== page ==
After drying, make sure to season the salmon generously with salt and pepper on both sides. If you have a little time to spare, seasoning it at least 45 minutes in advance and letting it rest in the fridge up to several hours can help the fish retain more moisture as it cooks. (If you don't have at least 45 minutes, it's best to season right before cooking, to prevent moisture drawn out by the salt from interfering with crisp skin.)

Always Preheat the Oil

Layer of vegetable oil in a carbon steel skillet being heated until it shimmers before searing salmon.

J. Kenji López-Alt

Preheat a thin layer of oil in a stainless steel, cast iron, or carbon steel skillet over medium-high heat until it starts to shimmer. This is the most important step. If salmon enters a pan that's too cold, it can actually form a chemical bond with the metal, making it impossible to flip without tearing up the skin. Preheating the pan and oil will rapidly set the proteins in the fish before it has a chance to start bonding.

Though you want fairly high heat at the start, cooking at that temperature the entire time will lead to the salmon overcooking on its outer layers, which can cause it to turn chalky and leak unsightly white albumen. So, just before adding the fish, lower the heat under the pan to medium-low.

Add the Fish with Confidence and Press it Down

Pressing skin-on salmon fillet into a skillet of hot oil skin-side down.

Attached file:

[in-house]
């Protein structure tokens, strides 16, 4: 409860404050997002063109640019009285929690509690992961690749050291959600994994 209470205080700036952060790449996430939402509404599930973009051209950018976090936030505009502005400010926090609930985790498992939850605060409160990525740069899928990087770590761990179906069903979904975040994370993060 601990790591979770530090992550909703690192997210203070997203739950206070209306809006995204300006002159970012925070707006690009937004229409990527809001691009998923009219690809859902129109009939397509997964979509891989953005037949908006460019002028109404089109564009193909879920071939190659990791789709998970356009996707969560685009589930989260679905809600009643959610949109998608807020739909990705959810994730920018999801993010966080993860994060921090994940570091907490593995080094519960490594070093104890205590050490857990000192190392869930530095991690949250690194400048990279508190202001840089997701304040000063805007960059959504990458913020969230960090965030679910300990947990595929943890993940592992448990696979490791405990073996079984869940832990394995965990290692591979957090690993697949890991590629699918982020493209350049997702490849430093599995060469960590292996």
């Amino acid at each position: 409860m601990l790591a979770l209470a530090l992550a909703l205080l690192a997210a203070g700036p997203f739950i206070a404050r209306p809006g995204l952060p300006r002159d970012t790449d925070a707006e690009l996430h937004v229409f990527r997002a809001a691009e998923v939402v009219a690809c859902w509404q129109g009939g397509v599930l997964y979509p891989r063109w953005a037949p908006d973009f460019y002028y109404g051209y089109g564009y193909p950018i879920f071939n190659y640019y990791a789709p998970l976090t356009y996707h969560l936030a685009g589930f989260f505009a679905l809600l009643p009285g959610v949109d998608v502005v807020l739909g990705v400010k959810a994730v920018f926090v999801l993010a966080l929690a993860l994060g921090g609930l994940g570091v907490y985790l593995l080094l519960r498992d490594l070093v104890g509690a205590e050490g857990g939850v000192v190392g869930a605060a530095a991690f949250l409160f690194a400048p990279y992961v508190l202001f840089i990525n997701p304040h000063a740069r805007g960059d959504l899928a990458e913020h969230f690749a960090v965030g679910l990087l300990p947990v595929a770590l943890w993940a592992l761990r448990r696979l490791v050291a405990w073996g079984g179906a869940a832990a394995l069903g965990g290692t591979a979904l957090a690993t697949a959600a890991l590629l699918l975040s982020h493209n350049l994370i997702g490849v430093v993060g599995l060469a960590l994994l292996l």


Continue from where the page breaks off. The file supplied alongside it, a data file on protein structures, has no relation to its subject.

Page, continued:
J. Kenji López-Alt

Carefully add the fish to the pan, using your hands and lowering it away from you so that you don't accidentally hit yourself with hot oil. Remember: Hot pans can sense fear. Lay the fish in gently and confidently rather than dropping it in, which can lead to dangerous splashes.

Left unattended, salmon skin will buckle and curl, which can make the fish cook unevenly. To avoid this, as soon as the salmon is in the pan, press gently but firmly on the back of it for about 10 seconds with a flexible, slotted fish spatula. If you're cooking multiple fillets at a time, add them to the pan one at a time, pressing each for 10 seconds before adding the next.

Cook Through on Skin Side Before Flipping

Using an instant read thermometer to see that interior of searing salmon fillet is 121F.

J. Kenji López-Alt

This is the big trick for salmon. Salmon skin typically has a thick layer of fat underneath it. This fat needs to be rendered to get the skin crisp and pleasant. Fat is also a great insulator, which means that cooking the salmon skin side down is much gentler on the flesh than cooking it with the skin facing up. I like to cook my salmon about 90% of the way through with the skin side down, in order to take advantage of the skin's insulating properties and render fat in the process.